We're delighted to be sharing this fascinatingly yogadorky excerpt on the wonderful world of fascia from this great book: Anatomy and Yoga: A Guide for Teachers and Students by Ellen Saltonstall. Anatomy nerds and curious yogis will love this one. We're also excited to be hosting a giveaway—stay tuned! ... The fascial network of the [...]
In the yoga and fitness space, there is an abundance of advertisements of “yoga for back pain,” “yoga for shoulder strength,” “yoga for weight-loss,” and a wide range of other objectives. Out of curiosity, I’ve been following research on pain management and specific movement modalities, including yoga, Pilates, weight-training, walking, Alexander Technique, Feldenkrais, and other practices.
Everyone has pain at some time during life. It can run on a spectrum from severe to mild; overwhelming agony that ceases movement to background discomfort that simply slows us down—and any stop between the two ends. It is always inconvenient, distracting and often derails our movement.
Several months ago, I had to get a sub for a level 1 class. In the yoga world, level 1 often means different things to different teachers. This particular class is labeled “fundamentals/level 1.” People show up to this class having never taken a yoga class.
by Kate Krumsiek Sometimes when I have new student, I’ll introduce myself and let them know that I don’t offer a traditional vinyasa practice; I offer a slower-motion movement class that will invite them to track sensations throughout their body as they move in novel ways. There can be distinct moment of disappointment that hangs [...]
by Kayleigh Miller In the last few years I have moved from being a yoga teacher to becoming a human movement enthusiast, meaning that I am interested in the function and structure of the human body as related to movement, even beyond yoga asana. One of the most powerful concepts I’ve been exposed to during [...]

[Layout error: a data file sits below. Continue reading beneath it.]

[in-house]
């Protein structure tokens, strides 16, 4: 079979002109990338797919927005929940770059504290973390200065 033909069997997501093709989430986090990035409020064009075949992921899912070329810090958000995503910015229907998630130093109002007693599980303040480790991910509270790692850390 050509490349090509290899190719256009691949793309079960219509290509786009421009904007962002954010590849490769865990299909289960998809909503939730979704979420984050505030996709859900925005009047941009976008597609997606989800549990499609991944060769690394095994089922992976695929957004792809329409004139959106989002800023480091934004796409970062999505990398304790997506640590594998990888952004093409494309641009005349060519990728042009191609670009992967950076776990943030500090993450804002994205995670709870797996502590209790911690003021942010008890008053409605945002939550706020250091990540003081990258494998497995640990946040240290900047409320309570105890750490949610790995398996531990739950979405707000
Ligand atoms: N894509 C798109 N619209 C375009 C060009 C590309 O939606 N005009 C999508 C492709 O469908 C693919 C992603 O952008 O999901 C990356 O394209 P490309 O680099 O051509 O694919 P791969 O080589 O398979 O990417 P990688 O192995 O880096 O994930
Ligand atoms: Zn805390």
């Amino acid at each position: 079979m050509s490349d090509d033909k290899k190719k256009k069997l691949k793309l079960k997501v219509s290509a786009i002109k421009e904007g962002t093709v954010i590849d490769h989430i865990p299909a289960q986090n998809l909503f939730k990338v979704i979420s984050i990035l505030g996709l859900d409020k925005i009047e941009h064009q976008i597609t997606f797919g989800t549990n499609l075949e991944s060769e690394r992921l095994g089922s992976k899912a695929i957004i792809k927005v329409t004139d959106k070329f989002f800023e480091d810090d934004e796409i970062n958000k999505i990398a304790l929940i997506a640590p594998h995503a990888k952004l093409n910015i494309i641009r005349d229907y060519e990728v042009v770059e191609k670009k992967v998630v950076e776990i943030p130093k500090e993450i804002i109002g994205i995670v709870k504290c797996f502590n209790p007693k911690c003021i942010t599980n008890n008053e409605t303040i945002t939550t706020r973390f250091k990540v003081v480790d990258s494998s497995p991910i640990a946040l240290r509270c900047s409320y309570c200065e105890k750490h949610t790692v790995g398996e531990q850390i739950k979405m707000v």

We hear a great deal about the various forms of self-care lately and, in many ways, it covers a huge gap in healthcare for maintenance issues of stress relief, chronic pain and injury recovery. The old “apple a day keeps the doctor away” adage can be applied to consistent upkeep of our human bodies, yet the relationship between caring for oneself and being under the care of a doctor are two very different, and often contrasting, experiences.
by Kayleigh Miller Yoga offers a multitude of benefits to practitioners, from improvements in stress related health issues* to improved joint movement and strength, and potential changes in behaviors**. Both yoga and other movement styles can have a profound positive effect on the relationship between the brain, the body, and the somatosensory experience. To start [...]
Most any yoga practitioner knows the importance of full, deep diaphragmatic breathing to enhance wellbeing and reduce stress. However, while the diaphragm plays a significant role in respiration, it has many other important functions that are often overlooked. As Tom Myers, author of Anatomy Trains explains in the video below, the movement of the diaphragm causes all of the organs around [...]